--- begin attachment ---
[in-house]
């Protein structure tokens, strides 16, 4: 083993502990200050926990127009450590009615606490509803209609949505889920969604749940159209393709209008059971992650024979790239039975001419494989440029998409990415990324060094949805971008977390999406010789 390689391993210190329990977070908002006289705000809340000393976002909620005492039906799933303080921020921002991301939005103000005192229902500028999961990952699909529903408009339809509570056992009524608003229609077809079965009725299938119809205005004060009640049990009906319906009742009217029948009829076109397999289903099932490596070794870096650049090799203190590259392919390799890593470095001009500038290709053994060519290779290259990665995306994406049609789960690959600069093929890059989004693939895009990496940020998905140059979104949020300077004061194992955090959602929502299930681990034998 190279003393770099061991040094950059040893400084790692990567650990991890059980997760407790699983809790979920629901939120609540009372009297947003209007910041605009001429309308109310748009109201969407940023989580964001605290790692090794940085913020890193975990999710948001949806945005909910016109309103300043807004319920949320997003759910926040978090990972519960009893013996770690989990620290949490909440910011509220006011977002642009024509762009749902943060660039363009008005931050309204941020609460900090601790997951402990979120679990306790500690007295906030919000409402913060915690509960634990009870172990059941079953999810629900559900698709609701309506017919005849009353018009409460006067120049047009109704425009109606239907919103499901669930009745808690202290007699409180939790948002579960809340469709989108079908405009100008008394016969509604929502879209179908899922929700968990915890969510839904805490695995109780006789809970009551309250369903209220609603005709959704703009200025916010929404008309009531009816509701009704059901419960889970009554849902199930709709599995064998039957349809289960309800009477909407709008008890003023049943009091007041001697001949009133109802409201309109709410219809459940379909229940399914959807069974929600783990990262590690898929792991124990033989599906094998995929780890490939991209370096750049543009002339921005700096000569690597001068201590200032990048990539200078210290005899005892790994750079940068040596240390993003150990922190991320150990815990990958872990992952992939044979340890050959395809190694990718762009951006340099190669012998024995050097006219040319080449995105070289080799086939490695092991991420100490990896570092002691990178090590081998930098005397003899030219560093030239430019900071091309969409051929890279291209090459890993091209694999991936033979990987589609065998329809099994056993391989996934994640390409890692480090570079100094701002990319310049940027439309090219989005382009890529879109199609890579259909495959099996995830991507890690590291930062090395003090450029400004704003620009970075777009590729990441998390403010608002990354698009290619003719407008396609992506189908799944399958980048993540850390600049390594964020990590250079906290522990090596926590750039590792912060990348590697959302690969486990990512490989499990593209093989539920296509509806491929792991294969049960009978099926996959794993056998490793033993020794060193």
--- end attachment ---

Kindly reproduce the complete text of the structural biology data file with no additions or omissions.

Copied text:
[in-house]
């Protein structure tokens, strides 16, 4: 083993502990200050926990127009450590009615606490509803209609949505889920969604749940159209393709209008059971992650024979790239039975001419494989440029998409990415990324060094949805971008977390999406010789 390689391993210190329990977070908002006289705000809340000393976002909620005492039906799933303080921020921002991301939005103000005192229902500028999961990952699909529903408009339809509570056992009524608003229609077809079965009725299938119809205005004060009640049990009906319906009742009217029948009829076109397999289903099932490596070794870096650049090799203190590259392919390799890593470095001009500038290709053994060519290779290259990665995306994406049609789960690959600069093929890059989004693939895009990496940020998905140059979104949020300077004061194992955090959602929502299930681990034998 190279003393770099061991040094950059040893400084790692990567650990991890059980997760407790699983809790979920629901939120609540009372009297947003209007910041605009001429309308109310748009109201969407940023989580964001605290790692090794940085913020890193975990999710948001949806945005909910016109309103300043807004319920949320997003759910926040978090990972519960009893013996770690989990620290949490909440910011509220006011977002642009024509762009749902943060660039363009008005931050309204941020609460900090601790997951402990979120679990306790500690007295906030919000409402913060915690509960634990009870172990059941079953999810629900559900698709609701309506017919005849009353018009409460006067120049047009109704425009109606239907919103499901669930009745808690202290007699409180939790948002579960809340469709989108079908405009100008008394016969509604929502879209179908899922929700968990915890969510839904805490695995109780006789809970009551309250369903209220609603005709959704703009200025916010929404008309009531009816509701009704059901419960889970009554849902199930709709599995064998039957349809289960309800009477909407709008008890003023049943009091007041001697001949009133109802409201309109709410219809459940379909229940399914959807069974929600783990990262590690898929792991124990033989599906094998995929780890490939991209370096750049543009002339921005700096000569690597001068201590200032990048990539200078210290005899005892790994750079940068040596240390993003150990922190991320150990815990990958872990992952992939044979340890050959395809190694990718762009951006340099190669012998024995050097006219040319080449995105070289080799086939490695092991991420100490990896570092002691990178090590081998930098005397003899030219560093030239430019900071091309969409051929890279291209090459890993091209694999991936033979990987589609065998329809099994056993391989996934994640390409890692480090570079100094701002990319310049940027439309090219989005382009890529879109199609890579259909495959099996995830991507890690590291930062090395003090450029400004704003620009970075777009590729990441998390403010608002990354698009290619003719407008396609992506189908799944399958980048993540850390600049390594964020990590250079906290522990090596926590750039590792912060990348590697959302690969486990990512490989499990593209093989539920296509509806491929792991294969049960009978099926996959794993056998490793033993020794060193």